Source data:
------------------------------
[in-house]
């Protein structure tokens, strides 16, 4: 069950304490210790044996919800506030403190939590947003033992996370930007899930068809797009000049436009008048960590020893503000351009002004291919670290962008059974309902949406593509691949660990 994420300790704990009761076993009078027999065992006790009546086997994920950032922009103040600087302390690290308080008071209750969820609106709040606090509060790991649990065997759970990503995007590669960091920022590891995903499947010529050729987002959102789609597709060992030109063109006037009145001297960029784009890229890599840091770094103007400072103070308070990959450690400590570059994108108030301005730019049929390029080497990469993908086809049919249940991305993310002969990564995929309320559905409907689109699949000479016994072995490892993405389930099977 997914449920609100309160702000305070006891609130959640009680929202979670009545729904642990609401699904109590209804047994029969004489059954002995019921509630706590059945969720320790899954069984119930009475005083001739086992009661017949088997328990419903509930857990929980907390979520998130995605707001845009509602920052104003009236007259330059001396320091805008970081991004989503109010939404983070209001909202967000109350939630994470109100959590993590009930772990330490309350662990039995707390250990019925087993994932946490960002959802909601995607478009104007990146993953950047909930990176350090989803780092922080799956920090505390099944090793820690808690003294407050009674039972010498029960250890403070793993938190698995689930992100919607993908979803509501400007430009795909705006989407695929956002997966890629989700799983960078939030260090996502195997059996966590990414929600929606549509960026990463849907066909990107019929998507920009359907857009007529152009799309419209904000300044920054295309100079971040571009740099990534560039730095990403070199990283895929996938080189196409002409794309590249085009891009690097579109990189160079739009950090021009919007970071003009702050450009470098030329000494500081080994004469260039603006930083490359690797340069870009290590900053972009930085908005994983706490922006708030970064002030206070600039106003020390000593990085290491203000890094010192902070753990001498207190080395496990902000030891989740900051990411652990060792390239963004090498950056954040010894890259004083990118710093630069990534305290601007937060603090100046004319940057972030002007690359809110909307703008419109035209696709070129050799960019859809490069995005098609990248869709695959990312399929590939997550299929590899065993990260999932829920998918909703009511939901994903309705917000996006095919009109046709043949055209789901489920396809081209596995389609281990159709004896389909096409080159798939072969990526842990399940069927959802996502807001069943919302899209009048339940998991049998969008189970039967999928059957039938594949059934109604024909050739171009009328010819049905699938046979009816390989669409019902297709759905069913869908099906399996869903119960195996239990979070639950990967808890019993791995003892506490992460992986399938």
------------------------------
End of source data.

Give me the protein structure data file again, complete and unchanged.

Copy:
[in-house]
């Protein structure tokens, strides 16, 4: 069950304490210790044996919800506030403190939590947003033992996370930007899930068809797009000049436009008048960590020893503000351009002004291919670290962008059974309902949406593509691949660990 994420300790704990009761076993009078027999065992006790009546086997994920950032922009103040600087302390690290308080008071209750969820609106709040606090509060790991649990065997759970990503995007590669960091920022590891995903499947010529050729987002959102789609597709060992030109063109006037009145001297960029784009890229890599840091770094103007400072103070308070990959450690400590570059994108108030301005730019049929390029080497990469993908086809049919249940991305993310002969990564995929309320559905409907689109699949000479016994072995490892993405389930099977 997914449920609100309160702000305070006891609130959640009680929202979670009545729904642990609401699904109590209804047994029969004489059954002995019921509630706590059945969720320790899954069984119930009475005083001739086992009661017949088997328990419903509930857990929980907390979520998130995605707001845009509602920052104003009236007259330059001396320091805008970081991004989503109010939404983070209001909202967000109350939630994470109100959590993590009930772990330490309350662990039995707390250990019925087993994932946490960002959802909601995607478009104007990146993953950047909930990176350090989803780092922080799956920090505390099944090793820690808690003294407050009674039972010498029960250890403070793993938190698995689930992100919607993908979803509501400007430009795909705006989407695929956002997966890629989700799983960078939030260090996502195997059996966590990414929600929606549509960026990463849907066909990107019929998507920009359907857009007529152009799309419209904000300044920054295309100079971040571009740099990534560039730095990403070199990283895929996938080189196409002409794309590249085009891009690097579109990189160079739009950090021009919007970071003009702050450009470098030329000494500081080994004469260039603006930083490359690797340069870009290590900053972009930085908005994983706490922006708030970064002030206070600039106003020390000593990085290491203000890094010192902070753990001498207190080395496990902000030891989740900051990411652990060792390239963004090498950056954040010894890259004083990118710093630069990534305290601007937060603090100046004319940057972030002007690359809110909307703008419109035209696709070129050799960019859809490069995005098609990248869709695959990312399929590939997550299929590899065993990260999932829920998918909703009511939901994903309705917000996006095919009109046709043949055209789901489920396809081209596995389609281990159709004896389909096409080159798939072969990526842990399940069927959802996502807001069943919302899209009048339940998991049998969008189970039967999928059957039938594949059934109604024909050739171009009328010819049905699938046979009816390989669409019902297709759905069913869908099906399996869903119960195996239990979070639950990967808890019993791995003892506490992460992986399938």